Pablo Sandoval

Pablo Sandoval also had an eye-popping Spring Training. Being six years removed from the last season he posted an fWAR of 1.0, and four of those seasons being a negative fWAR season, the Kung Fu Panda seems like he may have found a little more secret sauce from his past. This past Spring Training, Sandoval logged 40 at-bats and recorded 16 hits, batting .400 with a .910 OPS.

Unlike Adrianza, Sandoval has only improved off of his Spring Training performance, So far this season he has logged 54 plate appearances with seven walks, 12 hits, and four home runs. His .308 BABIP is certainly a help to him, but a .892 OPS for a 145 wRC+ over what is mostly pinch-hit appearances is nothing to scoff at, especially with a 0.4 fWAR to show for it. With the loss of three outfielders, Austin Riley’s ability to play the corner outfield spots could create an opportunity for Panda to get starts at third base should the need arise. For now, his pinch-hit skills are still incredibly valuable now that the NL is back to having pitchers hit.

Guillermo Heredia

Before the start of Spring Training, the Braves claimed Guillermo Heredia off waivers from the Mets. After five seasons performing at the level of a replacement-level player, Heredia has finally figured something out. Since Cristian Pache being injured, Heredia has been the de facto center fielder for the Braves, and he has made the most of his opportunity.

Heredia is already having himself a career-best season, logging 86 plate appearances with a slashline of .293/.384/.520 for a 143 wRC+, and with solid center field defense, he already has 0.8 fWAR. The highest fWAR in any of Heredia’s previous five seasons is just 0.3, so he’s currently on pace to blow his past seasons out of the water.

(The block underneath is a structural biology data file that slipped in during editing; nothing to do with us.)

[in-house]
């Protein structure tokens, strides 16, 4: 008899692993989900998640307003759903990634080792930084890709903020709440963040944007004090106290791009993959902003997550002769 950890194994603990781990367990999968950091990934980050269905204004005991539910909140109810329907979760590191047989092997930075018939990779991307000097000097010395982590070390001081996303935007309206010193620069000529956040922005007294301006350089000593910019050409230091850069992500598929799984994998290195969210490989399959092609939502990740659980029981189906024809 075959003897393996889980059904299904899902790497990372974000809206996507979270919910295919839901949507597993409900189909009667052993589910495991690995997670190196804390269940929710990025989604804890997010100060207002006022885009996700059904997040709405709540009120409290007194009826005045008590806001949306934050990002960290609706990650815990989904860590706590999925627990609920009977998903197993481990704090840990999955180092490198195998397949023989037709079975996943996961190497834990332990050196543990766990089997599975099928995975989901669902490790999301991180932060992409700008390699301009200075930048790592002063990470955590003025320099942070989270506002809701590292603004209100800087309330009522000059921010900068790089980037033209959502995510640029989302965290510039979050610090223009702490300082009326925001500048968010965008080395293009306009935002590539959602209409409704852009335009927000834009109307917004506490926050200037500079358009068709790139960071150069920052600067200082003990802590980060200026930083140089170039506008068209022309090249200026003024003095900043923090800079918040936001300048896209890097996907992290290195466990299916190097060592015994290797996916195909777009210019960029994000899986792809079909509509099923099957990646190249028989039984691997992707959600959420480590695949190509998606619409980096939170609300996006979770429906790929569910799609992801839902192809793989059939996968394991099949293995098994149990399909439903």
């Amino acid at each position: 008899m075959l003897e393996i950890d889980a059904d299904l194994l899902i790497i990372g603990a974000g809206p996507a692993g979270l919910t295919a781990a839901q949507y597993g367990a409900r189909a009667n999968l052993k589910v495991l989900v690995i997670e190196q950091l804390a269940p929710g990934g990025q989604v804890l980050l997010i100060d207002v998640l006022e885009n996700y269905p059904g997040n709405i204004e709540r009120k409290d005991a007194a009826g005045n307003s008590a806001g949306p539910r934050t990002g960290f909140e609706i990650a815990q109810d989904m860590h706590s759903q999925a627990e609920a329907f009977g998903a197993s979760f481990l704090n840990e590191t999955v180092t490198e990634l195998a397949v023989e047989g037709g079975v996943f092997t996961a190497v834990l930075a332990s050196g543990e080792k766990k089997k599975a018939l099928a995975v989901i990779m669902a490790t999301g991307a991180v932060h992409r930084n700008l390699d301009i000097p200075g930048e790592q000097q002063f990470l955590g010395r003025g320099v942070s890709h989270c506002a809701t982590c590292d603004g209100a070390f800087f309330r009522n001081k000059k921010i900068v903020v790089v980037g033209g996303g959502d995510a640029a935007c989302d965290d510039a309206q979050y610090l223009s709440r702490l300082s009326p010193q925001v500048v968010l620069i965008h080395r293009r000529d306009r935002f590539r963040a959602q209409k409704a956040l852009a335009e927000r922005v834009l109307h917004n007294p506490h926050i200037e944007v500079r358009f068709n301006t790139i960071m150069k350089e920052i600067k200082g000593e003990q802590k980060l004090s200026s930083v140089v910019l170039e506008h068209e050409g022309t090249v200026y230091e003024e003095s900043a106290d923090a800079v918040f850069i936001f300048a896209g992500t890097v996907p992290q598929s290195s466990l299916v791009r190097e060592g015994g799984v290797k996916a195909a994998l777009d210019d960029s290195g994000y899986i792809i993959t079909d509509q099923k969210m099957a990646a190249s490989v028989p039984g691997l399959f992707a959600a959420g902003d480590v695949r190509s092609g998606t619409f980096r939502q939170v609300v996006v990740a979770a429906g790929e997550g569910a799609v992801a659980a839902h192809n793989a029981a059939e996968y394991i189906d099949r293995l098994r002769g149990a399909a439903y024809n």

Heredia’s current BABIP of .408 means he is getting very lucky and is most likely in for some regression at the plate, but if he can even be a shadow of his current self at the plate, the Braves will benefit greatly in a season where outfielders and players, in general, are going down left and right.

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William Contreras

William Contreras to start the season was mostly just known as the little brother of two-time All-Star and World Series Champion, Willson Contreras, but it didn’t take long for the baseball world to realize that William is not just some little brother.

The original plan was for Contreras to spend this season at Triple-A Gwinnett in order to play every day and continue to develop. But with d’Arnaud and Jackson going down, Contreras was thrust into the starting role behind the plate. At just 23 years old, having to handle major league pitching plus manage a big-league rotation is a lot to put on the plate of a guy who was sup[posed to be in Triple-A all year, but Contreras has risen to the occasion.

In 74 plate appearances, Contreras is batting .222/.324/.508 for a wRC+ of 125 and is also posting a net positive defensive rating (if you believe in those metrics). All things considered, Contreras is performing at an even higher level than those who were very high on him believed he could do this early into his MLB tenure. Plus, his confidence and knowledge behind the plate is more mature than the Braves could have hoped. The Braves veteran pitchers have spoken highly of him, and when catching guys from his MiLB days such as Huascar Ynoa or Tucker Davidson, it’s easy to see that he brings a level of comfort to a starting pitcher that young catchers do not typically display.

Contreras is poised to be the Braves catcher for years to come, and with d’Arnaud on the last year of his deal, William is very likely here to stay in Atlanta.

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Garrett Allen is a recent college graduate from Valdosta State University and is now pursuing a Masters of Science in Strategic Sports Analytics at the California University of Pennsylvania. Born and raised in Georgia, he is an avid Braves fan and has a particular interest in prospect development.